The threat of protracted industrial action at Birmingham City Council appears to have been lifted after union officials said they were prepared to put a package of proposals to settle a bitter pay dispute to 20,000 workers.
Two weeks of intensive discussions between union leaders, council officials and cabinet human resources member Alan Rudge ended at 1pm today with both sides signing a provisional agreement setting out how the single status pay and grading review should be implemented.
Concessions approved by Coun Rudge will see the number of employees losing out under the changes reduced to about 1,400 out of 40,000 affected by the new system when a three-year pay protection period ends in March 2011.
The figure for losers stood at more than 3,000 when the unions began their campaign against the pay and grading review several months ago.
Staff set to have their salary cut by more than 10 per cent will be dealt with on a case by case basis in an attempt to find ways to cushion the blow.
It is understood that union officials regard the deal as a substantially improved offer but will put the package to the workforce with no recommendations either to accept or reject. However, Coun Rudge remains confident the package will be approved.
The deal would see the introduction of a more equitable pay banding structure, making it easier for employees to progress in their career, and the payment of one month’s salary in advance to staff transferring from weekly to monthly pay.
The salary advance will only have to be re-paid upon leaving the council’s employment - although workers with more than 10 years service can keep the extra month’s money.
The likelihood of a settlement will be seen as a major victory for Coun Rudge and the council’s ruling Conservative-Liberal Democrat coalition.
Council leaders had feared local authority services would be subjected to severe disruption in a series of escalating strikes in the run-up to the city elections on May 1.
But a 24-hour stoppage at the beginning of February was supported by less than half the council union membership, with many services operating as normal.
Unions agreed to suspend industrial action a fortnight ago on the eve of a second one day walkout.
Under the pay and grading review, designed to iron out wage inequalities between men and women and blue and white collar jobs, about 20,000 council employees will receive a wage rise. However, more than 500 workers stand to lose between £5,000 and £30,000 a year.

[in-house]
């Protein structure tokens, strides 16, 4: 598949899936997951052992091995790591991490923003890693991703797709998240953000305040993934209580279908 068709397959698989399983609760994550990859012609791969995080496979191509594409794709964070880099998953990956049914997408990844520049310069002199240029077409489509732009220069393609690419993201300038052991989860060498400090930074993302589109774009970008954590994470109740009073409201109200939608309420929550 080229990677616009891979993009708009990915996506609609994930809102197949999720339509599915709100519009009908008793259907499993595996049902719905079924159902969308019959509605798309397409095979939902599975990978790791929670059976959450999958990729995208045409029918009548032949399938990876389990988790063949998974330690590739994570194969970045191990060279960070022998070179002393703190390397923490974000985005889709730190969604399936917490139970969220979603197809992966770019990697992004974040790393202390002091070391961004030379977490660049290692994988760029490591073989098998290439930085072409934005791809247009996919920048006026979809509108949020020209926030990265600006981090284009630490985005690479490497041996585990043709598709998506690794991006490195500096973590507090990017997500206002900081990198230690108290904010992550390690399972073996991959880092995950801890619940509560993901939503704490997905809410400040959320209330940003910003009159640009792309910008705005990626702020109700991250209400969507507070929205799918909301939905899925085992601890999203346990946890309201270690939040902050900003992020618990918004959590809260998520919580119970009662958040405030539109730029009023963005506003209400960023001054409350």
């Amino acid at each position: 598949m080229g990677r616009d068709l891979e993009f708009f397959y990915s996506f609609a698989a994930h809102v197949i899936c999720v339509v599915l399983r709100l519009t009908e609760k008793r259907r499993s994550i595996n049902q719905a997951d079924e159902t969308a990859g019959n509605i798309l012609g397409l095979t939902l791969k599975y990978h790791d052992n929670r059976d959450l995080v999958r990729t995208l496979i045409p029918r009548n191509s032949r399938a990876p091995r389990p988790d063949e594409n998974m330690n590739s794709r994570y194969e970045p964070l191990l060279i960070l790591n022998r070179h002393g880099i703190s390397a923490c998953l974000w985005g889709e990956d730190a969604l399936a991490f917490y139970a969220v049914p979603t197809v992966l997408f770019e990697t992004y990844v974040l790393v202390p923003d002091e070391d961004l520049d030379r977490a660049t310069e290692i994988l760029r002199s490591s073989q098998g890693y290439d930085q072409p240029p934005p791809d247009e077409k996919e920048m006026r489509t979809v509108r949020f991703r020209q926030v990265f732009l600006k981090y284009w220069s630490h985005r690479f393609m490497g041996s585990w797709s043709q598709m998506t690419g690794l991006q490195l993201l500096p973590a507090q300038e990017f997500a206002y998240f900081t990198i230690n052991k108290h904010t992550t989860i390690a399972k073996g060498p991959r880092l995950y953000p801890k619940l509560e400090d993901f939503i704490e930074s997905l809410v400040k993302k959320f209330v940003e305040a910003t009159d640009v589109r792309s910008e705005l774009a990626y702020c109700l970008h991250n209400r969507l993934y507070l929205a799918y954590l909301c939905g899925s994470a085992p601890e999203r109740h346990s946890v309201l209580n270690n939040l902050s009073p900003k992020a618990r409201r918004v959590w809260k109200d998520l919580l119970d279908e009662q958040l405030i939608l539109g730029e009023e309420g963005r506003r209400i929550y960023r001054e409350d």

The proposed deal will be put to the workforce at a series of mass meetings at Villa Park tomorrow and at the Cocks Moor Woods leisure centre on Friday.
Coun Rudge (Con Sutton Vesey) said he believed he could reduce the proportion of the workforce losing out under the pay and grading review to 3.5 per cent by the end of the protection period.
He added: "I have tried to be as caring and as practical as possible. No one will suffer unduly. I have consistently been honest with the unions and never misled them. I have always been open and frank about this.
"This is a very good package, not just for union members but for all council employees. It will enable us to progress further and to deliver better quality services."
He admitted the unions had managed to negotiate a better deal than was originally on the table, but insisted the changes were "things we were going to do in six months anyway".
Coun Rudge added: "This is a good day for local government and for the unions because they have been able to see the bigger picture as well as remaining principled. We will continue talks on the finer details but the unions are happy about the general principles.
"Everyone is a winner. the council has the flexibility to modernise and improve service delivery, while the unions have secured a great deal of the things they were very rightly concerned about."